Meadow and Carrie are best friends who have everything in common—except their views on sex, power, moviemaking, and morality. Their friendship is complicated, but their devotion to each other trumps their wildly different approaches to filmmaking and to life. Throughout the novel, the women grapple with the question of how to be good: a good lover, a good friend, a good mother, a good artist, a good person.
Mary McCarthy’s most celebrated novel follows the lives of eight Vassar graduates, known simply to their classmates as “the group.” An eclectic mix of personalities and upbringings, they meet a week after graduation to watch Kay Strong get married. After the ceremony, the women begin their adult lives—traveling to Europe, tackling the worlds of nursing and publishing, and finding love and heartbreak in the streets of New York City. Through the years, some of the friends grow apart and some become entangled in each other’s affairs, but all vow not to become like their mothers and fathers. It is only when one of them passes away that they all come back together again to mourn the loss of a member of the group.
For the “Sex and the City” fan
Eight Vassar graduates, known simply to their classmates as “the group,” are an eclectic mix of personalities and upbringings. Through the years after graduation and between two world wars, some of the friends grow apart and some become entangled in each other’s affairs, but it’s only when one of them passes away that they all come back together again.
INVINCIBLE SUMMER is the story of Eva, Benedict, Sylvie, and Lucien, who graduate college in 1997 into an exhilarating world on the brink of the new millennium. But as their dizzying twenties evaporate into their thirties, the once close-knit friends—now scattered and struggling to navigate thwarted dreams, lost jobs, and broken hearts—find themselves drawn together once again in stunning and unexpected ways. This is a story about finding the courage to carry on in the wake of disappointment and a powerful testament to love and friendship as the constants in an ever-changing world.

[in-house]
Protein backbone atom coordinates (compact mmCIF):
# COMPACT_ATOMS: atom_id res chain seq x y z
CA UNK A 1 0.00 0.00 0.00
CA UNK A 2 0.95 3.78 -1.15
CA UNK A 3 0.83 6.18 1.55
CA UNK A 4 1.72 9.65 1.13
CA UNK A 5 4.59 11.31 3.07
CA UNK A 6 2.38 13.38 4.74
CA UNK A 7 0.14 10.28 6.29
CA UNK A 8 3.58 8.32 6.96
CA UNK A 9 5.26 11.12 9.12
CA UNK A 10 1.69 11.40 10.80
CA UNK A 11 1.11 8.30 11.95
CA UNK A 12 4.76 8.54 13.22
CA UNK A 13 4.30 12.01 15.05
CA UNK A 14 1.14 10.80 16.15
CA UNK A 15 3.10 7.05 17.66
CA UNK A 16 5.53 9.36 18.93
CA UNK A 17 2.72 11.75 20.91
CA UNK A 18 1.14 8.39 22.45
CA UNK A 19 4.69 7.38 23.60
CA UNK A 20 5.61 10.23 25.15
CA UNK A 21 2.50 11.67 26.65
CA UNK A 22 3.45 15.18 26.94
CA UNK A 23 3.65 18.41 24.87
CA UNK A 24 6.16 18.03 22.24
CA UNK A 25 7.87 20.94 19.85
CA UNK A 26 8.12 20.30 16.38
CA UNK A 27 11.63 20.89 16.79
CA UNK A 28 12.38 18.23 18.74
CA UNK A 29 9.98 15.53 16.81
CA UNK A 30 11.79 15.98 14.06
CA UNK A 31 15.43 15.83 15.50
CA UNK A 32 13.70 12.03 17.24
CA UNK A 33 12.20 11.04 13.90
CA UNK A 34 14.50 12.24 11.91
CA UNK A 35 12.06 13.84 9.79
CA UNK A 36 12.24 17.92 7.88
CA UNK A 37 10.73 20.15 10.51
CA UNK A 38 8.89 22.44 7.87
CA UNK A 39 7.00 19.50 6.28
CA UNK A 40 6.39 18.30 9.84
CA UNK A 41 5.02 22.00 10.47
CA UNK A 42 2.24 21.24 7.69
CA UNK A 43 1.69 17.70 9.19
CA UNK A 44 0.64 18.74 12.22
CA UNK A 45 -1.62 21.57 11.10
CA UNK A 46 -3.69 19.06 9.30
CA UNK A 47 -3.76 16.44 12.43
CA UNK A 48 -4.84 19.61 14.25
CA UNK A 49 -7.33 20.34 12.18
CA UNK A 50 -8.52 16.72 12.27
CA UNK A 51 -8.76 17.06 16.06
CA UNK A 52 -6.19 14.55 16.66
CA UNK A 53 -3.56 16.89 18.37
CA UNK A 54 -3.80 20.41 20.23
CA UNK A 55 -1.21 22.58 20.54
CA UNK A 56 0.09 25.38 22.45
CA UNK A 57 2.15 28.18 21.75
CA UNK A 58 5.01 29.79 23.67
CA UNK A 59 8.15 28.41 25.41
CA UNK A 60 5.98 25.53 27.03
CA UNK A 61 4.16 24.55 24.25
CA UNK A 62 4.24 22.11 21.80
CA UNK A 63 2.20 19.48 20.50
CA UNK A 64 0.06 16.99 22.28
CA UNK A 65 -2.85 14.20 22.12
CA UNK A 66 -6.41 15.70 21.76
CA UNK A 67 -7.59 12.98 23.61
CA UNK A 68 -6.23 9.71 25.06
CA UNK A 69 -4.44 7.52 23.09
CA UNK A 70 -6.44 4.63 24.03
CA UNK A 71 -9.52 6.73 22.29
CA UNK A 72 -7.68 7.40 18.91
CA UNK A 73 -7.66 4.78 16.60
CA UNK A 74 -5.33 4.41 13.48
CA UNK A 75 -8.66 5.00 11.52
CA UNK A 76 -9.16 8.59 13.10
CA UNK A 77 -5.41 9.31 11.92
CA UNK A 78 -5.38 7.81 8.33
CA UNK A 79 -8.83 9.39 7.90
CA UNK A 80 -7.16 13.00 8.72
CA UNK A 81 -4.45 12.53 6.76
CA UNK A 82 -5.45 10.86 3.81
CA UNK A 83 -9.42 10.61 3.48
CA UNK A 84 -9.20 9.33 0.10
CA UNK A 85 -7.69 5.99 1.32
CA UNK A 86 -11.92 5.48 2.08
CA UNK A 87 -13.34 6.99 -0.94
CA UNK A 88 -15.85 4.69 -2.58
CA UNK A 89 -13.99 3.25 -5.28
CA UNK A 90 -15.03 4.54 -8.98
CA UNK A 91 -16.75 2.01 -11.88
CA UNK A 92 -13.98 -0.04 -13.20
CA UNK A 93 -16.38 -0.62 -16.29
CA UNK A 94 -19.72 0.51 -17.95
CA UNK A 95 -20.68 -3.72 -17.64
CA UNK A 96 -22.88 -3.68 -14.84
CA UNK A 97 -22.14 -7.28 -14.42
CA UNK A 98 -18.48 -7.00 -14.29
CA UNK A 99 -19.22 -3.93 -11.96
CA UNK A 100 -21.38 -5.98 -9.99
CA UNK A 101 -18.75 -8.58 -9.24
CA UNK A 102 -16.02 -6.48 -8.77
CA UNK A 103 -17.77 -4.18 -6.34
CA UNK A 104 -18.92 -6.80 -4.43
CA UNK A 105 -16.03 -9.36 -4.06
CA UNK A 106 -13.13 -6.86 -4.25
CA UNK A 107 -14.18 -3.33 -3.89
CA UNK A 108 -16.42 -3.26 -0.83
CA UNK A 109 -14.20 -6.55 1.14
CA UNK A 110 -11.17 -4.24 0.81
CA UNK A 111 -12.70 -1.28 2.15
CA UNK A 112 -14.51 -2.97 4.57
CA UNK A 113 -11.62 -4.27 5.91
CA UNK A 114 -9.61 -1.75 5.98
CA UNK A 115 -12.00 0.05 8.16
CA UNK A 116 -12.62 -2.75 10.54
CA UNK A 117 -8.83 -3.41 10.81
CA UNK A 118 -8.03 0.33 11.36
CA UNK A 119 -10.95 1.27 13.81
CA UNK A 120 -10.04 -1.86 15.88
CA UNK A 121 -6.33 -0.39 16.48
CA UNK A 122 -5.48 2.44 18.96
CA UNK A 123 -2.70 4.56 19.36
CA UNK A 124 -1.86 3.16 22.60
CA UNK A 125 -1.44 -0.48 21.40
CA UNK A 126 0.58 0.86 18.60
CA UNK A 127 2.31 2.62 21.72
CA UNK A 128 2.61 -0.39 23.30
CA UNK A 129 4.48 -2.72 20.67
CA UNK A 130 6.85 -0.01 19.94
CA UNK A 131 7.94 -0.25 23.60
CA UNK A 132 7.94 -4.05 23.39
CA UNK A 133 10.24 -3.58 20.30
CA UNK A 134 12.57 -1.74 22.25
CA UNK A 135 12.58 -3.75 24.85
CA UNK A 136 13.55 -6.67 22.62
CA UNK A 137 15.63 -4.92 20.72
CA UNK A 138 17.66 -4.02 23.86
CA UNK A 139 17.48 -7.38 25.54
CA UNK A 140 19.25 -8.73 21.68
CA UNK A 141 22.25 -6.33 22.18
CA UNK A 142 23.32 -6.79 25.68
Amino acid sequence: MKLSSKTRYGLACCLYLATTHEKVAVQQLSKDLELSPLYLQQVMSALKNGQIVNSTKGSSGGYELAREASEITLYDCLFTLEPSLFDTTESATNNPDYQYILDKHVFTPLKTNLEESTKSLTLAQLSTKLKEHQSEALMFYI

The Girls from Corona del Mar
Best friends Mia and Lorrie Ann couldn’t be more different; where Mia is reckless and proudly hard-hearted, Lorrie Ann is kind, serenely beautiful, and seemingly immune to the kind of teenage mistakes that Mia can’t help but make. But within a few years, fortunes change. And when good, nice, brave Lorrie Ann stops being so good, Mia must question how well she ever really knew her best friend in the first place.
The Girls from Corona del Mar
Bev Tunney and Amy Schein have been best friends for years, but now, at thirty, they’re at a crossroads. Bev is stuck in a seemingly endless cycle of temping, drowning in student loan debt, and (still) living with roommates. Amy is riding the tailwinds of her early success, but her habit of burning bridges is finally catching up to her. And now Bev is pregnant. As the two are forced into real adulthood, they are confronted with the possibility that growing up might also mean growing apart. FRIENDSHIP is the story of their relationship—a searching examination of a best friendship that is at once profoundly recognizable and impossible to put down.
Read the full review of FRIENDSHIP.
Part of Broad City’s appeal is its depiction of female friendship—Abbi and Ilana are inseparable and they know each other better than they know themselves. Their on-screen chemistry is what makes the show. In Friendship, the protagonists are (spoiler!) also best friends, also in New York, and also struggling with things like money and acting like an adult. People magazine calls the book “a wry, sharply observed coming-of-age story for the post-recession era.”
To four girls who have nothing, their friendship is everything: they are each other’s confidantes, teachers, and family. The girls are all named Guinevere—Vere, Gwen, Ginny, and Win—and it is the surprise of finding another Guinevere in their midst that first brings them together. In prose shot through with beauty, Sarah Domet weaves together the Guineveres’ past, present, and future to capture the wonder and tumult of girlhood and the magical thinking of young women as they cross over to adulthood.